Intelligent Machines

Sandia Tackles Tomorrow's Terror

Sandia National Laboratories develops a five-point plan to beat terrorism with technology.

When Gerold Yonas, Principal Scientist at Sandia National Laboratories, thinks about the war on terrorism, he thinks about fighting fires. For centuries, fire was the scourge that threatened life and property and caused constant unease and helplessness. But eventually society came to understand that fire was not an insurmountable problem, and today fire prevention is integrated into almost all aspects of daily life-from fire hydrants in every neighborhood to smoke detectors in every home to sprinklers at work to flame-proof pajamas for babies.

Yonas wants to do the same with the concept of terrorism. Understanding that the present predicament is not overwhelming, he believes that “terrorism prevention” can be worked into the very fabric of today’s culture. Since September 11, his Advanced Concepts Group at Sandia has been developing a plan (see table below) that, if implemented, will gradually make society better prepared for future threats.

Yonas is on the road a lot these days, bringing Sandia’s plan to technologists around the country. staff editor David Cameron caught up with Yonas to get some details.

TR: When did Sandia Labs start thinking about terrorism?
YONAS: The Advanced Concepts Group has been looking at long-term security issues for almost three years. During the two years prior to September 11, we’d been analyzing many global and national security items including the possibility of a terrorist group that would seek to undermine the fabric of the U.S. We concluded that nobody existed with the discipline or organization to even try. And we also concluded that we wouldn’t fall prey to such a thing. Now, we had collaborated with experts from all over the security community. We even brought in some of the best science fiction writers in the country to help us think about the future. Basically, our mindset was that the potential attackers weren’t that good and we were too good.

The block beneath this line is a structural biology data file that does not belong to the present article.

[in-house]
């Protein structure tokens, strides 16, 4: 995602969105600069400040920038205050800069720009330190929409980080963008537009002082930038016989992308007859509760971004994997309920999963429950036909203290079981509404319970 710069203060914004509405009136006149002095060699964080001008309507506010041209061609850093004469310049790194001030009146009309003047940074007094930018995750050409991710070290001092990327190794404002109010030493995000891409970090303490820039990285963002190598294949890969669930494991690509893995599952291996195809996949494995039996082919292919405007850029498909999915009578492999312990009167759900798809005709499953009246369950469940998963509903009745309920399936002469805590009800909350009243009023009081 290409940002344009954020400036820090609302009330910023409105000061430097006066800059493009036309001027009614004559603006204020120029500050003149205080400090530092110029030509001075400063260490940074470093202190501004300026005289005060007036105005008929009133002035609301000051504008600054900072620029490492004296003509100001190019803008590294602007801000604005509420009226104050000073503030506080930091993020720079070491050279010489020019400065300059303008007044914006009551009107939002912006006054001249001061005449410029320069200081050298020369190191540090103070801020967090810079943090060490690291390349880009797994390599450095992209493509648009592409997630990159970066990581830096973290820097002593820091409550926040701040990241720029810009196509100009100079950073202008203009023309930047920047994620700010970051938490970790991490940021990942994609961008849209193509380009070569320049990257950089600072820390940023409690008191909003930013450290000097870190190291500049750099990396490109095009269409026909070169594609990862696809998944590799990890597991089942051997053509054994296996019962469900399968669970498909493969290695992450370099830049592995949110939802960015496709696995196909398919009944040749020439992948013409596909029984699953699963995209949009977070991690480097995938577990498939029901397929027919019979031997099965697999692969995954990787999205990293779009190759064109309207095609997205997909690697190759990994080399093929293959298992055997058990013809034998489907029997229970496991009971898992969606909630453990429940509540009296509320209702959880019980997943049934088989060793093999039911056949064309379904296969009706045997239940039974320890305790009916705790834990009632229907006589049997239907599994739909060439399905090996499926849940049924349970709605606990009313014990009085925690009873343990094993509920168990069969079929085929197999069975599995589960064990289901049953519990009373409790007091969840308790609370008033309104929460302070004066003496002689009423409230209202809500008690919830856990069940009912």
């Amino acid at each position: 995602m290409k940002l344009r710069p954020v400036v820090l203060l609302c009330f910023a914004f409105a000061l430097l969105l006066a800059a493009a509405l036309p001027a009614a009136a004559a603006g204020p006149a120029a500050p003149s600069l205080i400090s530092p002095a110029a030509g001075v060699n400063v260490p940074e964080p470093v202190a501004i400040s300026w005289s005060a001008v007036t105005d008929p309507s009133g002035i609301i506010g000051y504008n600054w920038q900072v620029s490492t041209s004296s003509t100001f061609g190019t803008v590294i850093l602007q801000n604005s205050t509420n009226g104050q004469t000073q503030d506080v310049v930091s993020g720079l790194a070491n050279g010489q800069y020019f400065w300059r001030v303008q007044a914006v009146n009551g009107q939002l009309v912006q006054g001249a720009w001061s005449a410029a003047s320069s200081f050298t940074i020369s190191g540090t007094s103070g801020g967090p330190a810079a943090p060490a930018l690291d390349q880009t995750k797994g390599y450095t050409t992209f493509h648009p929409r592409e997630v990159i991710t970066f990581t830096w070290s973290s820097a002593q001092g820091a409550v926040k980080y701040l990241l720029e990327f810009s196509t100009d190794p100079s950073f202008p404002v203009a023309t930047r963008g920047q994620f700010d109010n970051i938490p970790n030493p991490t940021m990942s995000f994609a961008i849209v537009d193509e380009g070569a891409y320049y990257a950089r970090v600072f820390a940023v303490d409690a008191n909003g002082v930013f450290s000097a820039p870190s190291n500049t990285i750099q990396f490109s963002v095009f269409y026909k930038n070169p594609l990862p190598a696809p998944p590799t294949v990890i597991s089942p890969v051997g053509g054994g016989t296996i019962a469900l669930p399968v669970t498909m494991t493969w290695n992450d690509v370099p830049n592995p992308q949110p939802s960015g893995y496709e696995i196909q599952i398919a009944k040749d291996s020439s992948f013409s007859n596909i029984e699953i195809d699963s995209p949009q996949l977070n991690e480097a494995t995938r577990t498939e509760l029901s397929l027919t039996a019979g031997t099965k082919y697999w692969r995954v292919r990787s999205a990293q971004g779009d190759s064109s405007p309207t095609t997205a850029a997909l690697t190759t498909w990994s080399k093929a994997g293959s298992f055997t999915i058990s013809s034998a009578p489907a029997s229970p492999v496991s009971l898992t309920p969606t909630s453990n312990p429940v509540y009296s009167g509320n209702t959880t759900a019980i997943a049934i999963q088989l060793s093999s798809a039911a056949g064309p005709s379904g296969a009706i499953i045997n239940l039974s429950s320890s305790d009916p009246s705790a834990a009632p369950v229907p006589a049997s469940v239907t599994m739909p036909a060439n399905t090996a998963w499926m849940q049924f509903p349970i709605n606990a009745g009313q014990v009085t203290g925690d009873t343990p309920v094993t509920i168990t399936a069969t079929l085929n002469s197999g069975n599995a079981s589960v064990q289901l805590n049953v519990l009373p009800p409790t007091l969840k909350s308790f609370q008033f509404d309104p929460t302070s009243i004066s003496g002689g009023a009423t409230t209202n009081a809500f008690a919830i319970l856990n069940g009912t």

TR: September 11 must have been humbling.
YONAS: It was very humbling. We’d thought long and hard about that issue-then rejected it. We felt like we’d let people down-the people who had counted on us to think outside the box.

TR: So what is being done differently now?
YONAS: We realized that we couldn’t come up with any answers before we understood the threat. So, we spent the first two months trying to define the nature of the threat, then the next three months working on the outline of a system solution. And that’s how we came up with this five-part program. We wanted to understand how the U.S. could fundamentally change its approach to the terrorism threat.

TR: What did you find?
YONAS: First we looked at the military and intelligence community’s need for intelligence, their need to understand the behavior of groups, their capabilities, how they’re organized and where they’re going. You know, in the past we’ve done a lot of work with precision weapons, such as GPS guided bombs, but precision weapons without real-time precision knowledge of target locations are pretty useless. We needed to focus on real-time finding of targets. So we proposed developing a network of small gadgets that can sense, decide, act, and communicate-something that we call SDACs (pronounced “see-daks”).

“In the past we’ve done a lot of work with precision weapons, but precision weapons without real-time precision knowledge are pretty useless.” (Photo courtesy of Sandia National Laboratories)

TR: Are you talking about robots or sensors?